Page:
It is not surprising, therefore, that in addition to persecuting organisations like Greenpeace which even the UPA had targeted, the NDA has also decided to harass organisations like Sabrang Trust and one of its funders, the internationally powerful Ford Foundation. The government is passing a message to funding agencies and NGOs that to operate in this country, they must not support any project or organise activities that might run counter to the political ideology of the ruling party.

National interest is now synonymous with government interest, and government interest with the interests of the ruling party. The latest organisation to have been put on the list requiring “prior consent’ from the Home Ministry is “Caritas”– a church-based organisation that funds humanitarian relief. It needs to be asked whether the field-based sister organisations of openly religio–political bodies like the RSS,  whose programmes receive foreign funds, will be measured with the same standards ? 

Finally, even if one were to agree that foreign contributions need to be strictly regulated to ensure complete transparency of use of funds and to make sure that they are not used for political ends, two important steps need to be undertaken. The same standards should apply to all foreign money, including FDI. All companies using FDI must also be asked to sign the same FCRA declaration before foreign money comes to Indian shores.

Second, the regulatory authority for FCRA and any such foreign contribution/investment should move out of the politically controlled Home Ministry and the IB, and must be handed over to an independent regulator with citizen oversight. This will help ensure the regulatory mandate is carried out, and that India’s civil society is truly transparent, independent, accountable to the people, and not made an appendage of the state in a totalitarian regime.

The strength of a democracy is the space that it gives for dissent. Our dissenting voices are the warning bells of our body politic. Whether we act on them is a matter of choice. But to suppress these voices and shut them off is the equivalent of making the state blind and deaf to reason. What could be more anti-national than this?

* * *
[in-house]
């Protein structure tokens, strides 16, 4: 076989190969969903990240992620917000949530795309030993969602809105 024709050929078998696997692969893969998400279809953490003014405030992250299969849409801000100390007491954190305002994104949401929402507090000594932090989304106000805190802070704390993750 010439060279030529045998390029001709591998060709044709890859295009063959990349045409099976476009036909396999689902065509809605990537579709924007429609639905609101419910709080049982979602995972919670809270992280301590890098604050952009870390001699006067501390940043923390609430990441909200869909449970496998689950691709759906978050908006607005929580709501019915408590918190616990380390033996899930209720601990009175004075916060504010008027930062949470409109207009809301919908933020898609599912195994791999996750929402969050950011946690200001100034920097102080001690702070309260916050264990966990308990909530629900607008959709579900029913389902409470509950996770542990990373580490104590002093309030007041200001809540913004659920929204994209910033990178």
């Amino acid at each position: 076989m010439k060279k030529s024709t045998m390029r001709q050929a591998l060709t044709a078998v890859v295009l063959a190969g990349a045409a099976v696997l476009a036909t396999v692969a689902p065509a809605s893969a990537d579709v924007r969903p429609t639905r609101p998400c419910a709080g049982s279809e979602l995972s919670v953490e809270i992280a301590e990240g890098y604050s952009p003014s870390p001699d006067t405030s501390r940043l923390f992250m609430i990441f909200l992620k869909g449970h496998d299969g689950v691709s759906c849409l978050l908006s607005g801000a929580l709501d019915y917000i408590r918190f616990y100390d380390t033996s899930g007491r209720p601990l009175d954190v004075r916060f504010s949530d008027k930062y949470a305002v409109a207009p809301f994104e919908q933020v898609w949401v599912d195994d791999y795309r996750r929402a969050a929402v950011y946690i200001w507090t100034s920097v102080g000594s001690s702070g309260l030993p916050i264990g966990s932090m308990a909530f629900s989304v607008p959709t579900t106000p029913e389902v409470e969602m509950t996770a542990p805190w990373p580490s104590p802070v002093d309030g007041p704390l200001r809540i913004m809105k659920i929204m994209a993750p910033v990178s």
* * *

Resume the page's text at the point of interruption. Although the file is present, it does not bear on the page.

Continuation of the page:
Changing Rules to Tackle NGOs

Proposed Amendment to FCR rules -- 13 (a) and 13 (b) NGO receiving foreign funds under FCRA should declare funding within 7 days. Should place details on its website or on website prescribed by government

Banks should

16(1) report to govt within 48 hours of any receipt of foreign funds by any NGO or organisation which does not have required permit

16(2) Bank should report to government within 48 hours of any transaction of receipt
or utilisation of foreign funds by any NGO which have licence to collect such funds

17(1) NGO should file foreign fund receipt and utilisation details ONLINE for every fiscal
within nine months of closure of financial year

Declaration seeking registration, renewal or prior permission – NGOs will have to declare that foreign funds will not be used for (wrong) activities

FCRR 2011

Rule 13 –NGO with FCRA licence getting foreign funds of more than Rs 1 crore in a fiscal should place details of receipts and utilisation pertaining to the year of receipt as well as for one year thereafter in public domain. Besides, the government will also display summary data on its website

Banks should

16(1) send report to govt within 30 days of any receipt of foreign contribution by NGO without licence to collect such funds

16(2) Details like name and address of such NGOs, bank account etc

16(3) send report to govt within 30 days from the date of receipt of foreign funds in excess of Rs 1 crore

17(1) NGO which receives foreign contribution should submit a report in Form FC-6
In general tone, through declaration, NGOs promise that furnished details are "true and correct" and foreign funds were used for the purpose for which permission has been granted


Don’t for NGOs

Do not approach middlemen for foreign funds
Do not deviate from purpose of grant
Do not use ATM/debit cards for foreign contribution account
Do not mix foreign contribution a/c with account of domestic receipts
Do not encourage “cash” withdrawals, as every cash withdrawal can be suspect
Do not invest foreign contribution in mutual funds or other speculative investments
Do not transfer any foreign contribution to NGOs not registered under FCRA

Govt crackdown on NGOs

June 2015

Asks CBI to probe Teesta Setalvad’s NGOs about utilisation of funds received from Ford Foundation. Seizes its bank accounts.

May 2015

nArgues vehemently against Greenpeace India in Delhi High Court to continue freeze on its accounts. HC orders de-freezing of two accounts

April 2015
Cancels licence of 8,975 NGOs and institutions for collecting foreign funds as they did not submit annual returns for three years

Puts Ford Foundation on “prior permission” list

Earlier in 2015

Offloads Greenpeace India activist Priya Pillai from a London-bound plane as she was to brief British MPs on Mahan coal block. Delhi HC quashes govt order.

In 2014, govt blocked 3 accounts. Delhi HC de-freezes them in January 2015 saying insufficient documentation and reasoning.

(The writers are Rajasthan-based social activists)